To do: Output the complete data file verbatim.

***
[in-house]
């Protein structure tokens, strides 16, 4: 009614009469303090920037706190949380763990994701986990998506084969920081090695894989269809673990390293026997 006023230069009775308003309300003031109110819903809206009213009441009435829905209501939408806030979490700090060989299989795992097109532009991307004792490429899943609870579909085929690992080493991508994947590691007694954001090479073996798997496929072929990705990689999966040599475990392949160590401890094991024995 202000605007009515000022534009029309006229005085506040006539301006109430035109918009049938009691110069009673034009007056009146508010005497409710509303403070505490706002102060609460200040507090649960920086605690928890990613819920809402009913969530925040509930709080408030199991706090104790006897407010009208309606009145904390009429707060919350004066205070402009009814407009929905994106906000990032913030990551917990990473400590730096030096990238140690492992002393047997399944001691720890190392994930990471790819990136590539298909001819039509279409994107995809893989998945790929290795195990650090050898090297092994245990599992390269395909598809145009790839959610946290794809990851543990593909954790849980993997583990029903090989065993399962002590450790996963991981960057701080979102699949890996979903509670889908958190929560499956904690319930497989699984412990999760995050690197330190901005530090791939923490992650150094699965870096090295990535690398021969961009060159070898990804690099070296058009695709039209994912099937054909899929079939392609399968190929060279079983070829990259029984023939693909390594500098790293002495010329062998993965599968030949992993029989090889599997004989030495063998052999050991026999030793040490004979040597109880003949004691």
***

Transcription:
[in-house]
């Protein structure tokens, strides 16, 4: 009614009469303090920037706190949380763990994701986990998506084969920081090695894989269809673990390293026997 006023230069009775308003309300003031109110819903809206009213009441009435829905209501939408806030979490700090060989299989795992097109532009991307004792490429899943609870579909085929690992080493991508994947590691007694954001090479073996798997496929072929990705990689999966040599475990392949160590401890094991024995 202000605007009515000022534009029309006229005085506040006539301006109430035109918009049938009691110069009673034009007056009146508010005497409710509303403070505490706002102060609460200040507090649960920086605690928890990613819920809402009913969530925040509930709080408030199991706090104790006897407010009208309606009145904390009429707060919350004066205070402009009814407009929905994106906000990032913030990551917990990473400590730096030096990238140690492992002393047997399944001691720890190392994930990471790819990136590539298909001819039509279409994107995809893989998945790929290795195990650090050898090297092994245990599992390269395909598809145009790839959610946290794809990851543990593909954790849980993997583990029903090989065993399962002590450790996963991981960057701080979102699949890996979903509670889908958190929560499956904690319930497989699984412990999760995050690197330190901005530090791939923490992650150094699965870096090295990535690398021969961009060159070898990804690099070296058009695709039209994912099937054909899929079939392609399968190929060279079983070829990259029984023939693909390594500098790293002495010329062998993965599968030949992993029989090889599997004989030495063998052999050991026999030793040490004979040597109880003949004691």